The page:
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Humboldt University Team Finds Little Overlap in Eight Human Interaction Maps

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Matthias Futschik, Institute for Theoretical Biology, Humboldt University
The number of publicly available resources for human protein-protein interaction data is on the rise, but a recent study led by researchers at the Institute for Theoretical Biology at Germany’s Humboldt University indicates that these resources have very few interactions in common.
 
The study, published in the online version of Bioinformatics in January, compared eight publicly available human interaction maps of three different types — manually curated, computationally predicted based on interactions between orthologous proteins in other organisms, and large-scale yeast two-hybrid scans.  
 
The researchers note in the paper that they were surprised at how little overlap they found between these resources: Out of a total of 10,769 proteins, only 10 were found in all eight maps; and out of 57,095 interactions, none was found in six or more maps.
 
As part of the project, the Humboldt University team developed its own integrated human protein interaction database called the Unified Human Interactome, or UniHI, to provide access to all available human protein interaction information from one entry point.  
 
BioInform spoke with Matthias Futschik, the lead author on the paper, this week to discuss these findings and their potential impact on biological research, and to get additional information about UniHI.
 
Considering that the initial comparisons between yeast protein-protein interaction maps in 2002 generated so much interest, it seems odd that no one has compared human interaction maps prior to this. Why do you suppose this is the case, and what drove you to undertake the challenge?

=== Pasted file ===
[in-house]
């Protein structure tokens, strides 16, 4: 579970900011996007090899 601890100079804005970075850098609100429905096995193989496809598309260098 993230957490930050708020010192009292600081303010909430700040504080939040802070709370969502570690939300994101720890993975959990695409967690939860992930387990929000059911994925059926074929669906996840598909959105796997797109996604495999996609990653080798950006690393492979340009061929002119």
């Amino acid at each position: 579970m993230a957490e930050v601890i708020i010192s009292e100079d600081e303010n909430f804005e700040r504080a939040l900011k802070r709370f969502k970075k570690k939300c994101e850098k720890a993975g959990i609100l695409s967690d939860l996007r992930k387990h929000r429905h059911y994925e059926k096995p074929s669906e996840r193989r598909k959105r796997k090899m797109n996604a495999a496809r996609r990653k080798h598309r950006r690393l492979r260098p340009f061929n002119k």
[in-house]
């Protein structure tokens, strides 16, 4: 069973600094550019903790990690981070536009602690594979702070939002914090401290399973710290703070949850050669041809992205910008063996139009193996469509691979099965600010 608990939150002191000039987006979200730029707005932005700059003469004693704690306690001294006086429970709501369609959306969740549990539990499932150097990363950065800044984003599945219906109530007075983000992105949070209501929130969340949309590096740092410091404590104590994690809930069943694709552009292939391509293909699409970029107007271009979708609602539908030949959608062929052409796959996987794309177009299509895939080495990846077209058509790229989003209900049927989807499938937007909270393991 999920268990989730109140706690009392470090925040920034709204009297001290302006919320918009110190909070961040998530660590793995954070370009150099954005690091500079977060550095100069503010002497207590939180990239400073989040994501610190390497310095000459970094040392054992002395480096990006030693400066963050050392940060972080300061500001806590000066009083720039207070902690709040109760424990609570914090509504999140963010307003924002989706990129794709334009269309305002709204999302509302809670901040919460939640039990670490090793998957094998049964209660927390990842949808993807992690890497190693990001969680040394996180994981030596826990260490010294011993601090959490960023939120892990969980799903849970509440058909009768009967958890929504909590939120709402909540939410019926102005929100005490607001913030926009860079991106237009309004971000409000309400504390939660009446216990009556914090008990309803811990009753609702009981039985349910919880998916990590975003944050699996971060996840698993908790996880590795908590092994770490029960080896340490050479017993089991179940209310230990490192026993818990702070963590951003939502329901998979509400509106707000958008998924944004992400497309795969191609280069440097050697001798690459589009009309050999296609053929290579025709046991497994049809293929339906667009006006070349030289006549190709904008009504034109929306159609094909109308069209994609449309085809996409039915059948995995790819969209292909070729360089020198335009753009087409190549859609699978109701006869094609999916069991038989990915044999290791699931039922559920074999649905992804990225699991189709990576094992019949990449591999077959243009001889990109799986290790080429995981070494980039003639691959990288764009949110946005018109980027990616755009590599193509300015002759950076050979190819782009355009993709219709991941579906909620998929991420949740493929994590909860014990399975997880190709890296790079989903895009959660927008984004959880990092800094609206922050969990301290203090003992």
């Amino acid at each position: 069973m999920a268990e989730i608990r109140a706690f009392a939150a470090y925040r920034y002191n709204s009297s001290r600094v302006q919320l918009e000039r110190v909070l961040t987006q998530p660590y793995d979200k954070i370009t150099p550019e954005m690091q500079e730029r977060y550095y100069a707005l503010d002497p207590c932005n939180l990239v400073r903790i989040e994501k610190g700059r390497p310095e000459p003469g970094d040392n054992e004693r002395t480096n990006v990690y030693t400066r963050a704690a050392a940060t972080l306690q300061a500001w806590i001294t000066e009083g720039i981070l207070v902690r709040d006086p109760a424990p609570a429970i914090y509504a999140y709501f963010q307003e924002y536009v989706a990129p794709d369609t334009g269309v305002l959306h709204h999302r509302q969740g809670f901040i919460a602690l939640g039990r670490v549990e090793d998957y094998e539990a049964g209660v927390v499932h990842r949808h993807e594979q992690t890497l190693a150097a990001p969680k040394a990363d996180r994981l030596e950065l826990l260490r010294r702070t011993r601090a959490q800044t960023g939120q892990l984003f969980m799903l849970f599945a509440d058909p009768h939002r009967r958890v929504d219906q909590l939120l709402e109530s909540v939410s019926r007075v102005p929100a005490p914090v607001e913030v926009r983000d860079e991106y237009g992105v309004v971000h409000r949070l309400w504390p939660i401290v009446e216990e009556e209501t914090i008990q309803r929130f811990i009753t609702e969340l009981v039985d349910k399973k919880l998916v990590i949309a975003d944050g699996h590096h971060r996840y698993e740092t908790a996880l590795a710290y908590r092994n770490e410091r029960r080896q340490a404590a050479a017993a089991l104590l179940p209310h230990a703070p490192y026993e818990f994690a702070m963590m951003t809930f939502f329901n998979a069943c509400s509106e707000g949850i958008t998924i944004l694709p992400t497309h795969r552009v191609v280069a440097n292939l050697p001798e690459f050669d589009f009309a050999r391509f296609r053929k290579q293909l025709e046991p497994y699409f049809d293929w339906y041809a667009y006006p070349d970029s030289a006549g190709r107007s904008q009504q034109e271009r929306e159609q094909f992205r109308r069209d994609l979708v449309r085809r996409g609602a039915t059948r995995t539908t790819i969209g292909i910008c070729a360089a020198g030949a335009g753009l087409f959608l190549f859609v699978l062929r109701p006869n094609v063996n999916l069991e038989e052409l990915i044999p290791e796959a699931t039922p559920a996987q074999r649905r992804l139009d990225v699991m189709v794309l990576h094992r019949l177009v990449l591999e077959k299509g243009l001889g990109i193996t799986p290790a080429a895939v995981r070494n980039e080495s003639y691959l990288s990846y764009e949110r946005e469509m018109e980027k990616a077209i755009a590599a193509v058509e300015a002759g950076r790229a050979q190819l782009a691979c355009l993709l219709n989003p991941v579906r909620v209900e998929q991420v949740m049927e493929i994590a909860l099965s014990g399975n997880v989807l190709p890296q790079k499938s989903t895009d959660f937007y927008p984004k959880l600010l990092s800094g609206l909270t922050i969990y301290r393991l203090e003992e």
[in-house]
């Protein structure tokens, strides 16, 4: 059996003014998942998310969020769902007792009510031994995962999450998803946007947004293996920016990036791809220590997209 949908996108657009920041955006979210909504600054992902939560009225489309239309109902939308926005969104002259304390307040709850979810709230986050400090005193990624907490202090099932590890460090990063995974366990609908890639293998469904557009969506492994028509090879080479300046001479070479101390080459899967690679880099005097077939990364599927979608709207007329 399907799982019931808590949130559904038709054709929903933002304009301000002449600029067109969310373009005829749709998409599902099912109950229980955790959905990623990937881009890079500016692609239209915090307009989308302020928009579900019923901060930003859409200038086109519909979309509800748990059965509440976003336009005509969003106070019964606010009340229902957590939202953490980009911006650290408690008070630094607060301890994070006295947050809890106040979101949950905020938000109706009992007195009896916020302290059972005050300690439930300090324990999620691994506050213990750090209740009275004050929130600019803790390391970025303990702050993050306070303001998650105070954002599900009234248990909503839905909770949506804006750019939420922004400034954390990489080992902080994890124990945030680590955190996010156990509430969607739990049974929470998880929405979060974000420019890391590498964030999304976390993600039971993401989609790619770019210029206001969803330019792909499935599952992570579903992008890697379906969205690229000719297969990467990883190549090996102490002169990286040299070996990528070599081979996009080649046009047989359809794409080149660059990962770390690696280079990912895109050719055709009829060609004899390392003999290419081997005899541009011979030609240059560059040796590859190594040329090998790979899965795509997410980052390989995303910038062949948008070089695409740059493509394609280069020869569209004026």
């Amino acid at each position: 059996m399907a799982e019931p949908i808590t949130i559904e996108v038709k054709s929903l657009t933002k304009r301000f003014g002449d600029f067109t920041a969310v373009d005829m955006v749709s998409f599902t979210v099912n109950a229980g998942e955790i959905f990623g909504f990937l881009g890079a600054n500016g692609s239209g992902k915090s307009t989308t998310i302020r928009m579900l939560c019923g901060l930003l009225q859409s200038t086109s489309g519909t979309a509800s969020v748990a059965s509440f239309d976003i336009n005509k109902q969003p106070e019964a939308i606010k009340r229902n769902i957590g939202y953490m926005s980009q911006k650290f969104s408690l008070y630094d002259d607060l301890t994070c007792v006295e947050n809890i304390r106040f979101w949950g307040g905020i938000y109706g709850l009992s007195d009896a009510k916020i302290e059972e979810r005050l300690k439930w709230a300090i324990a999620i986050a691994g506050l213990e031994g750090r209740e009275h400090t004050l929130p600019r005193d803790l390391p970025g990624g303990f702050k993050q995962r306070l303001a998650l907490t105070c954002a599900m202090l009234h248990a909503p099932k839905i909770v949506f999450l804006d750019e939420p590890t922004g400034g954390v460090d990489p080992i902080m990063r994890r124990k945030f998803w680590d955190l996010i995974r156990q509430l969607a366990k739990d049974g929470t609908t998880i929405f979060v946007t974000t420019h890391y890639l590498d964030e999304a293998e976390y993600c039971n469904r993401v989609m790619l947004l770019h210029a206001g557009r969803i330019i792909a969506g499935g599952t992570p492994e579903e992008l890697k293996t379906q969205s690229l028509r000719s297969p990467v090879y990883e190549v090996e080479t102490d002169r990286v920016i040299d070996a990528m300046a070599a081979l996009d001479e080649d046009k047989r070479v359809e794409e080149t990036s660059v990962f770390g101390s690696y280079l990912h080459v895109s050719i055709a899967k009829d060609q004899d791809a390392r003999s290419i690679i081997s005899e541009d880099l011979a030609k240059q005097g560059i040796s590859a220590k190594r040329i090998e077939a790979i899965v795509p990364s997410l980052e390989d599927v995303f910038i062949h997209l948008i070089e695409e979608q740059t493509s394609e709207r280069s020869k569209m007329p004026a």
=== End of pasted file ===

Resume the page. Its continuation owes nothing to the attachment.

In contrast to yeast, the human interaction networks haven’t been around for such a long time. The literature-based ones were developed in 2000 or 2001, and the orthology-based ones, which are purely computational, started in 2003, but four of the eight networks we compared were only available in 2005.
 
We actually started at the end of 2005 and it originated from a collaboration with Erich Wanker [of the Max Delbruck Center for Molecular Medicine], who is a coauthor on one of the interaction networks. They did yeast two-hybrid screens and they published in Cell [A human protein-protein interaction network: a resource for annotating the proteome. Cell. 2005 Sep 23;122(6):957-68] — the first human interaction network based on yeast two-hybrid screens.
 
So because we were in a collaboration, we started to compare it to other available networks, and at this time there was no second yeast two-hybrid, so we compared it with [the Human Protein Reference Database], and then when the other yeast two-hybrid came out, the one by [Marc] Vidal’s group [Towards a proteome-scale map of the human protein-protein interaction network. Nature. 2005 Oct 20;437(7062):1173-8], we were surprised that not many interactions were in these three networks.
 
So this was the motivation for why we started to systematically examine the coherency and the concurrency between and within interaction networks. We wanted to see if our first results were typical for the current state of interaction networks, or whether they were because the yeast two-hybrid maps were maybe outliers.
 
But it turned out that the low number of interactions in common between networks is quite a common feature in the current stage of the human interactome.
 
You said you were surprised that there were so few interactions in common, but wasn’t that in line with what was seen with yeast? Or have there been improvements in the yeast two-hybrid methodology over the past few years that led you to believe the results would be better in human?